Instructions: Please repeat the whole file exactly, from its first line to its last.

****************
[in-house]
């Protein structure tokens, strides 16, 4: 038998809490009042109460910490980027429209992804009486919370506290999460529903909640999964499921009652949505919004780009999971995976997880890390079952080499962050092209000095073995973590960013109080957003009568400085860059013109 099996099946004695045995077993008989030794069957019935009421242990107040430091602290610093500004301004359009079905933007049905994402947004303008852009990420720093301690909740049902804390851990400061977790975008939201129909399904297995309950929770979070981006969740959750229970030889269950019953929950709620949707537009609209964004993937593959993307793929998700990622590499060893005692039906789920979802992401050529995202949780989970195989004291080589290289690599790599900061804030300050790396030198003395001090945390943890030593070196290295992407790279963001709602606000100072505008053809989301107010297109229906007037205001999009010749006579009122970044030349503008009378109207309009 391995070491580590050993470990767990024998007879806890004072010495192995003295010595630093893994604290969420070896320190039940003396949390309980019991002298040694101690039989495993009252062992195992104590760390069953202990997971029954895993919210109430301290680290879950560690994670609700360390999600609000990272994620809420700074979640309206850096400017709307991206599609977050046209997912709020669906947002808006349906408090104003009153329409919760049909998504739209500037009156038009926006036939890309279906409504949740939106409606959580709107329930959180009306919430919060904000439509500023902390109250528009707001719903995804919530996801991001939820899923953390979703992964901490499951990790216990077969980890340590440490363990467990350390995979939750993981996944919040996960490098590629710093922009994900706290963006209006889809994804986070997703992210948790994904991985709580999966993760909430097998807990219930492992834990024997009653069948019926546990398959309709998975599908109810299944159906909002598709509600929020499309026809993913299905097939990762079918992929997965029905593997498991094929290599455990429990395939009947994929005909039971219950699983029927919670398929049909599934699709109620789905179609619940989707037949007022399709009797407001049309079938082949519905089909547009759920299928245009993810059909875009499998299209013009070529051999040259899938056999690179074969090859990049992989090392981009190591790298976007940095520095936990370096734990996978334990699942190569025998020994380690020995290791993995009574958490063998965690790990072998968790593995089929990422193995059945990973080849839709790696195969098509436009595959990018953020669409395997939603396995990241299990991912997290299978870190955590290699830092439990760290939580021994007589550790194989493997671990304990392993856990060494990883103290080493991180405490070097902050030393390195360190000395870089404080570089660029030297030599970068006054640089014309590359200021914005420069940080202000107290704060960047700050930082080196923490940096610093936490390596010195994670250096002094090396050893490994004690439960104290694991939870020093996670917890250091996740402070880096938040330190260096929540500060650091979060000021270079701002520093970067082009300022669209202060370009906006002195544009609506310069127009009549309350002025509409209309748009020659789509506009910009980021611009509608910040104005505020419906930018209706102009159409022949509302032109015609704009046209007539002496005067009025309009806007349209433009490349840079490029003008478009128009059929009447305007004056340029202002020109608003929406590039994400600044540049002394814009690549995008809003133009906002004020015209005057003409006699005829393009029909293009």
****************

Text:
[in-house]
């Protein structure tokens, strides 16, 4: 038998809490009042109460910490980027429209992804009486919370506290999460529903909640999964499921009652949505919004780009999971995976997880890390079952080499962050092209000095073995973590960013109080957003009568400085860059013109 099996099946004695045995077993008989030794069957019935009421242990107040430091602290610093500004301004359009079905933007049905994402947004303008852009990420720093301690909740049902804390851990400061977790975008939201129909399904297995309950929770979070981006969740959750229970030889269950019953929950709620949707537009609209964004993937593959993307793929998700990622590499060893005692039906789920979802992401050529995202949780989970195989004291080589290289690599790599900061804030300050790396030198003395001090945390943890030593070196290295992407790279963001709602606000100072505008053809989301107010297109229906007037205001999009010749006579009122970044030349503008009378109207309009 391995070491580590050993470990767990024998007879806890004072010495192995003295010595630093893994604290969420070896320190039940003396949390309980019991002298040694101690039989495993009252062992195992104590760390069953202990997971029954895993919210109430301290680290879950560690994670609700360390999600609000990272994620809420700074979640309206850096400017709307991206599609977050046209997912709020669906947002808006349906408090104003009153329409919760049909998504739209500037009156038009926006036939890309279906409504949740939106409606959580709107329930959180009306919430919060904000439509500023902390109250528009707001719903995804919530996801991001939820899923953390979703992964901490499951990790216990077969980890340590440490363990467990350390995979939750993981996944919040996960490098590629710093922009994900706290963006209006889809994804986070997703992210948790994904991985709580999966993760909430097998807990219930492992834990024997009653069948019926546990398959309709998975599908109810299944159906909002598709509600929020499309026809993913299905097939990762079918992929997965029905593997498991094929290599455990429990395939009947994929005909039971219950699983029927919670398929049909599934699709109620789905179609619940989707037949007022399709009797407001049309079938082949519905089909547009759920299928245009993810059909875009499998299209013009070529051999040259899938056999690179074969090859990049992989090392981009190591790298976007940095520095936990370096734990996978334990699942190569025998020994380690020995290791993995009574958490063998965690790990072998968790593995089929990422193995059945990973080849839709790696195969098509436009595959990018953020669409395997939603396995990241299990991912997290299978870190955590290699830092439990760290939580021994007589550790194989493997671990304990392993856990060494990883103290080493991180405490070097902050030393390195360190000395870089404080570089660029030297030599970068006054640089014309590359200021914005420069940080202000107290704060960047700050930082080196923490940096610093936490390596010195994670250096002094090396050893490994004690439960104290694991939870020093996670917890250091996740402070880096938040330190260096929540500060650091979060000021270079701002520093970067082009300022669209202060370009906006002195544009609506310069127009009549309350002025509409209309748009020659789509506009910009980021611009509608910040104005505020419906930018209706102009159409022949509302032109015609704009046209007539002496005067009025309009806007349209433009490349840079490029003008478009128009059929009447305007004056340029202002020109608003929406590039994400600044540049002394814009690549995008809003133009906002004020015209005057003409006699005829393009029909293009």